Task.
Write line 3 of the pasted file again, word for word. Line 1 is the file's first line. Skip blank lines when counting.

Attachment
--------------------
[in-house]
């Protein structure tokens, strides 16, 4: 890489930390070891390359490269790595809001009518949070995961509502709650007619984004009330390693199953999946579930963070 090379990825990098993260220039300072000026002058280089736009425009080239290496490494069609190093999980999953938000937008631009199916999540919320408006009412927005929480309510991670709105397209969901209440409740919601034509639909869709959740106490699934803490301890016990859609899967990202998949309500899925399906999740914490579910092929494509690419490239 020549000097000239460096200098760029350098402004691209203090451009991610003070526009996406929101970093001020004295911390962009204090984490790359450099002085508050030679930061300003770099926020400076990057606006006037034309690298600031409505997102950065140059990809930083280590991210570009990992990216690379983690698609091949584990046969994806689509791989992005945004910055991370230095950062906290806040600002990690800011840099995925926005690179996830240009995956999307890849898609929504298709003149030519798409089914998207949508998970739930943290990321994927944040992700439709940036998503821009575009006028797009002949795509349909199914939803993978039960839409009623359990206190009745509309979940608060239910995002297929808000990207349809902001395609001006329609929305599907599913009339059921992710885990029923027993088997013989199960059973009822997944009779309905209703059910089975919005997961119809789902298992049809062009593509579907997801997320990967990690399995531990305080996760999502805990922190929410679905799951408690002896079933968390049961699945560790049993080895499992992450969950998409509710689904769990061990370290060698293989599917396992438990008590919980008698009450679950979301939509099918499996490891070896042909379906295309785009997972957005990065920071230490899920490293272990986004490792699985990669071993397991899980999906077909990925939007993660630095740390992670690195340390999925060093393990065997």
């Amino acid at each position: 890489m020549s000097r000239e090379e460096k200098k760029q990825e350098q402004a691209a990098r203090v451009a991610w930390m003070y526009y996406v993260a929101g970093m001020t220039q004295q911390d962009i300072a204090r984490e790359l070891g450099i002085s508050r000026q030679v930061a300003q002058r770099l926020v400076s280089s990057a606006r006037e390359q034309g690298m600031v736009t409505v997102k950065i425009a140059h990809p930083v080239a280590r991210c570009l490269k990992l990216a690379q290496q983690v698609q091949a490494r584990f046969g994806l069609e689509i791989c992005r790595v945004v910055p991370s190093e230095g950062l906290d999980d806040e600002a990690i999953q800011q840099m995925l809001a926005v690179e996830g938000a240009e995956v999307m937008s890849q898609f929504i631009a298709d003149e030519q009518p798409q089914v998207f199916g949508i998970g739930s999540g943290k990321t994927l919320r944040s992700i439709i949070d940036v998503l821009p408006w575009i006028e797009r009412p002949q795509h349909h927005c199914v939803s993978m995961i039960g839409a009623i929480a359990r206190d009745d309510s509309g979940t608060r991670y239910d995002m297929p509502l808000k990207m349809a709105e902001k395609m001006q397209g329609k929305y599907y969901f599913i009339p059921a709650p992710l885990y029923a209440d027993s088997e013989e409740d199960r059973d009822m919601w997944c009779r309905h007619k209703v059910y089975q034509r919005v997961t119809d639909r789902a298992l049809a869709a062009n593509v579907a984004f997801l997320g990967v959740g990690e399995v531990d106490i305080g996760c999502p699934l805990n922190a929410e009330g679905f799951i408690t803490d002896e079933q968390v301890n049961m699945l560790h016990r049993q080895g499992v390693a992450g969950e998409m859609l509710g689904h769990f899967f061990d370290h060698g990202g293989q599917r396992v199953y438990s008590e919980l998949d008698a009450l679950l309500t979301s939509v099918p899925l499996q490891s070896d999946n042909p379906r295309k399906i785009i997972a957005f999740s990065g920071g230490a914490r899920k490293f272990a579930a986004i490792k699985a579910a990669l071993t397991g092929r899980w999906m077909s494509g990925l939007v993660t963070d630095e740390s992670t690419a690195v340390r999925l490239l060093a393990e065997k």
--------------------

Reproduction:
């Amino acid at each position: 890489m020549s000097r000239e090379e460096k200098k760029q990825e350098q402004a691209a990098r203090v451009a991610w930390m003070y526009y996406v993260a929101g970093m001020t220039q004295q911390d962009i300072a204090r984490e790359l070891g450099i002085s508050r000026q030679v930061a300003q002058r770099l926020v400076s280089s990057a606006r006037e390359q034309g690298m600031v736009t409505v997102k950065i425009a140059h990809p930083v080239a280590r991210c570009l490269k990992l990216a690379q290496q983690v698609q091949a490494r584990f046969g994806l069609e689509i791989c992005r790595v945004v910055p991370s190093e230095g950062l906290d999980d806040e600002a990690i999953q800011q840099m995925l809001a926005v690179e996830g938000a240009e995956v999307m937008s890849q898609f929504i631009a298709d003149e030519q009518p798409q089914v998207f199916g949508i998970g739930s999540g943290k990321t994927l919320r944040s992700i439709i949070d940036v998503l821009p408006w575009i006028e797009r009412p002949q795509h349909h927005c199914v939803s993978m995961i039960g839409a009623i929480a359990r206190d009745d309510s509309g979940t608060r991670y239910d995002m297929p509502l808000k990207m349809a709105e902001k395609m001006q397209g329609k929305y599907y969901f599913i009339p059921a709650p992710l885990y029923a209440d027993s088997e013989e409740d199960r059973d009822m919601w997944c009779r309905h007619k209703v059910y089975q034509r919005v997961t119809d639909r789902a298992l049809a869709a062009n593509v579907a984004f997801l997320g990967v959740g990690e399995v531990d106490i305080g996760c999502p699934l805990n922190a929410e009330g679905f799951i408690t803490d002896e079933q968390v301890n049961m699945l560790h016990r049993q080895g499992v390693a992450g969950e998409m859609l509710g689904h769990f899967f061990d370290h060698g990202g293989q599917r396992v199953y438990s008590e919980l998949d008698a009450l679950l309500t979301s939509v099918p899925l499996q490891s070896d999946n042909p379906r295309k399906i785009i997972a957005f999740s990065g920071g230490a914490r899920k490293f272990a579930a986004i490792k699985a579910a990669l071993t397991g092929r899980w999906m077909s494509g990925l939007v993660t963070d630095e740390s992670t690419a690195v340390r999925l490239l060093a393990e065997k």